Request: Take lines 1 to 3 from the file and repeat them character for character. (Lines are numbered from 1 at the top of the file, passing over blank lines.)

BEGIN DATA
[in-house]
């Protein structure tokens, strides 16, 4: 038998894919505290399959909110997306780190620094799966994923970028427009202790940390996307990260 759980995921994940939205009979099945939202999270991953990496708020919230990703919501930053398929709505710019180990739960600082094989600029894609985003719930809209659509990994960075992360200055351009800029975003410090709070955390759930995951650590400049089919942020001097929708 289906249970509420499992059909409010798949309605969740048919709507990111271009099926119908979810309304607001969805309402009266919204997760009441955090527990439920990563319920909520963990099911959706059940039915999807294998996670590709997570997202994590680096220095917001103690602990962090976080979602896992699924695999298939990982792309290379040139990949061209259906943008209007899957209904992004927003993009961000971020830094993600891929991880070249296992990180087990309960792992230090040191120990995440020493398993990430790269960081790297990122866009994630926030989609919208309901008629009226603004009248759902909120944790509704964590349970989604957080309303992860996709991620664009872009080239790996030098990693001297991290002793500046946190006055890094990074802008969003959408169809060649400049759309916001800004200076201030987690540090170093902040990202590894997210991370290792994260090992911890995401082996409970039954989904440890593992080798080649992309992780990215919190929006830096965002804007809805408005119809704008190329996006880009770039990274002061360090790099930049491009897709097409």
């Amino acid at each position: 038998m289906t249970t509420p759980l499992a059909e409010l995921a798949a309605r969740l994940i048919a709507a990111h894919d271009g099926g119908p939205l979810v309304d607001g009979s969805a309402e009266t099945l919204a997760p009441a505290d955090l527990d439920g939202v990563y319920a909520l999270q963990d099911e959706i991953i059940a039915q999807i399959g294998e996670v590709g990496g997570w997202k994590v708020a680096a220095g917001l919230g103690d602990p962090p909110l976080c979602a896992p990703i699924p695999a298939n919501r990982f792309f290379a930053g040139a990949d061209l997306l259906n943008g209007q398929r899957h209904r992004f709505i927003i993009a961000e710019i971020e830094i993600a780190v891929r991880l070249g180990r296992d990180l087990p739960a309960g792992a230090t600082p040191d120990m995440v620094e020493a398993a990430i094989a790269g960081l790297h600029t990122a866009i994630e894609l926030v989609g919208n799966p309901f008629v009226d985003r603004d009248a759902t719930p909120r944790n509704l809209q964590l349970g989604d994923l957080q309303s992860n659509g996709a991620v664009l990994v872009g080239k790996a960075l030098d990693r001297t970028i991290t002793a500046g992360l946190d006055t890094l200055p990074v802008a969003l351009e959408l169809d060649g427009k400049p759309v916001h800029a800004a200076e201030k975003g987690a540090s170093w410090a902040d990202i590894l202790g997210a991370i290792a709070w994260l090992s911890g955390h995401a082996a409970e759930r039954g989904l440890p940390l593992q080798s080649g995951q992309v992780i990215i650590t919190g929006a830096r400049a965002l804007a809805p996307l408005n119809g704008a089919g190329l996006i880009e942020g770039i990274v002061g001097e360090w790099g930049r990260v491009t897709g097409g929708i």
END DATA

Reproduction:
[in-house]
């Protein structure tokens, strides 16, 4: 038998894919505290399959909110997306780190620094799966994923970028427009202790940390996307990260 759980995921994940939205009979099945939202999270991953990496708020919230990703919501930053398929709505710019180990739960600082094989600029894609985003719930809209659509990994960075992360200055351009800029975003410090709070955390759930995951650590400049089919942020001097929708 289906249970509420499992059909409010798949309605969740048919709507990111271009099926119908979810309304607001969805309402009266919204997760009441955090527990439920990563319920909520963990099911959706059940039915999807294998996670590709997570997202994590680096220095917001103690602990962090976080979602896992699924695999298939990982792309290379040139990949061209259906943008209007899957209904992004927003993009961000971020830094993600891929991880070249296992990180087990309960792992230090040191120990995440020493398993990430790269960081790297990122866009994630926030989609919208309901008629009226603004009248759902909120944790509704964590349970989604957080309303992860996709991620664009872009080239790996030098990693001297991290002793500046946190006055890094990074802008969003959408169809060649400049759309916001800004200076201030987690540090170093902040990202590894997210991370290792994260090992911890995401082996409970039954989904440890593992080798080649992309992780990215919190929006830096965002804007809805408005119809704008190329996006880009770039990274002061360090790099930049491009897709097409």
């Amino acid at each position: 038998m289906t249970t509420p759980l499992a059909e409010l995921a798949a309605r969740l994940i048919a709507a990111h894919d271009g099926g119908p939205l979810v309304d607001g009979s969805a309402e009266t099945l919204a997760p009441a505290d955090l527990d439920g939202v990563y319920a909520l999270q963990d099911e959706i991953i059940a039915q999807i399959g294998e996670v590709g990496g997570w997202k994590v708020a680096a220095g917001l919230g103690d602990p962090p909110l976080c979602a896992p990703i699924p695999a298939n919501r990982f792309f290379a930053g040139a990949d061209l997306l259906n943008g209007q398929r899957h209904r992004f709505i927003i993009a961000e710019i971020e830094i993600a780190v891929r991880l070249g180990r296992d990180l087990p739960a309960g792992a230090t600082p040191d120990m995440v620094e020493a398993a990430i094989a790269g960081l790297h600029t990122a866009i994630e894609l926030v989609g919208n799966p309901f008629v009226d985003r603004d009248a759902t719930p909120r944790n509704l809209q964590l349970g989604d994923l957080q309303s992860n659509g996709a991620v664009l990994v872009g080239k790996a960075l030098d990693r001297t970028i991290t002793a500046g992360l946190d006055t890094l200055p990074v802008a969003l351009e959408l169809d060649g427009k400049p759309v916001h800029a800004a200076e201030k975003g987690a540090s170093w410090a902040d990202i590894l202790g997210a991370i290792a709070w994260l090992s911890g955390h995401a082996a409970e759930r039954g989904l440890p940390l593992q080798s080649g995951q992309v992780i990215i650590t919190g929006a830096r400049a965002l804007a809805p996307l408005n119809g704008a089919g190329l996006i880009e942020g770039i990274v002061g001097e360090w790099g930049r990260v491009t897709g097409g929708i």